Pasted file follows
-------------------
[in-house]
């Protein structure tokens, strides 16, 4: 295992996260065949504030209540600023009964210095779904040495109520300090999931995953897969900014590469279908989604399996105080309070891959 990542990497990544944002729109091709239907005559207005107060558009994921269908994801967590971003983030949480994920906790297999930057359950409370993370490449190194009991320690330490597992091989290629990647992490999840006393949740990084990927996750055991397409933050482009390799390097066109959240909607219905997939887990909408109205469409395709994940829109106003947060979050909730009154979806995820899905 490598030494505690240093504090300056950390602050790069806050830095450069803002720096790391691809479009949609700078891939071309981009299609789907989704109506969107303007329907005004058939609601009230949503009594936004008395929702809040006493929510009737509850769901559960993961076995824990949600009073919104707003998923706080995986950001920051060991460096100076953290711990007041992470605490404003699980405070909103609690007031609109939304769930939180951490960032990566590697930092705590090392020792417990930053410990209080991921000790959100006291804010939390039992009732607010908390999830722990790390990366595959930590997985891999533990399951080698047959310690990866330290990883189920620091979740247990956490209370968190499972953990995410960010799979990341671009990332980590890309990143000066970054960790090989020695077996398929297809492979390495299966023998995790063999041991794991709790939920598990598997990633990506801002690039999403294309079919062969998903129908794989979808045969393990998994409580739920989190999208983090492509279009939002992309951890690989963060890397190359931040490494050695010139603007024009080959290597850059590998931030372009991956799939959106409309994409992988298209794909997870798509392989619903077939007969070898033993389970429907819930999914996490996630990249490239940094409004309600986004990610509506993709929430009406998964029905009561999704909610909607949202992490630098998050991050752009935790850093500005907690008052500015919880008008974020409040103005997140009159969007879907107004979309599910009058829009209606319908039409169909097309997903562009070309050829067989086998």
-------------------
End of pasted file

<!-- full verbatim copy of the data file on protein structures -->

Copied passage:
[in-house]
């Protein structure tokens, strides 16, 4: 295992996260065949504030209540600023009964210095779904040495109520300090999931995953897969900014590469279908989604399996105080309070891959 990542990497990544944002729109091709239907005559207005107060558009994921269908994801967590971003983030949480994920906790297999930057359950409370993370490449190194009991320690330490597992091989290629990647992490999840006393949740990084990927996750055991397409933050482009390799390097066109959240909607219905997939887990909408109205469409395709994940829109106003947060979050909730009154979806995820899905 490598030494505690240093504090300056950390602050790069806050830095450069803002720096790391691809479009949609700078891939071309981009299609789907989704109506969107303007329907005004058939609601009230949503009594936004008395929702809040006493929510009737509850769901559960993961076995824990949600009073919104707003998923706080995986950001920051060991460096100076953290711990007041992470605490404003699980405070909103609690007031609109939304769930939180951490960032990566590697930092705590090392020792417990930053410990209080991921000790959100006291804010939390039992009732607010908390999830722990790390990366595959930590997985891999533990399951080698047959310690990866330290990883189920620091979740247990956490209370968190499972953990995410960010799979990341671009990332980590890309990143000066970054960790090989020695077996398929297809492979390495299966023998995790063999041991794991709790939920598990598997990633990506801002690039999403294309079919062969998903129908794989979808045969393990998994409580739920989190999208983090492509279009939002992309951890690989963060890397190359931040490494050695010139603007024009080959290597850059590998931030372009991956799939959106409309994409992988298209794909997870798509392989619903077939007969070898033993389970429907819930999914996490996630990249490239940094409004309600986004990610509506993709929430009406998964029905009561999704909610909607949202992490630098998050991050752009935790850093500005907690008052500015919880008008974020409040103005997140009159969007879907107004979309599910009058829009209606319908039409169909097309997903562009070309050829067989086998």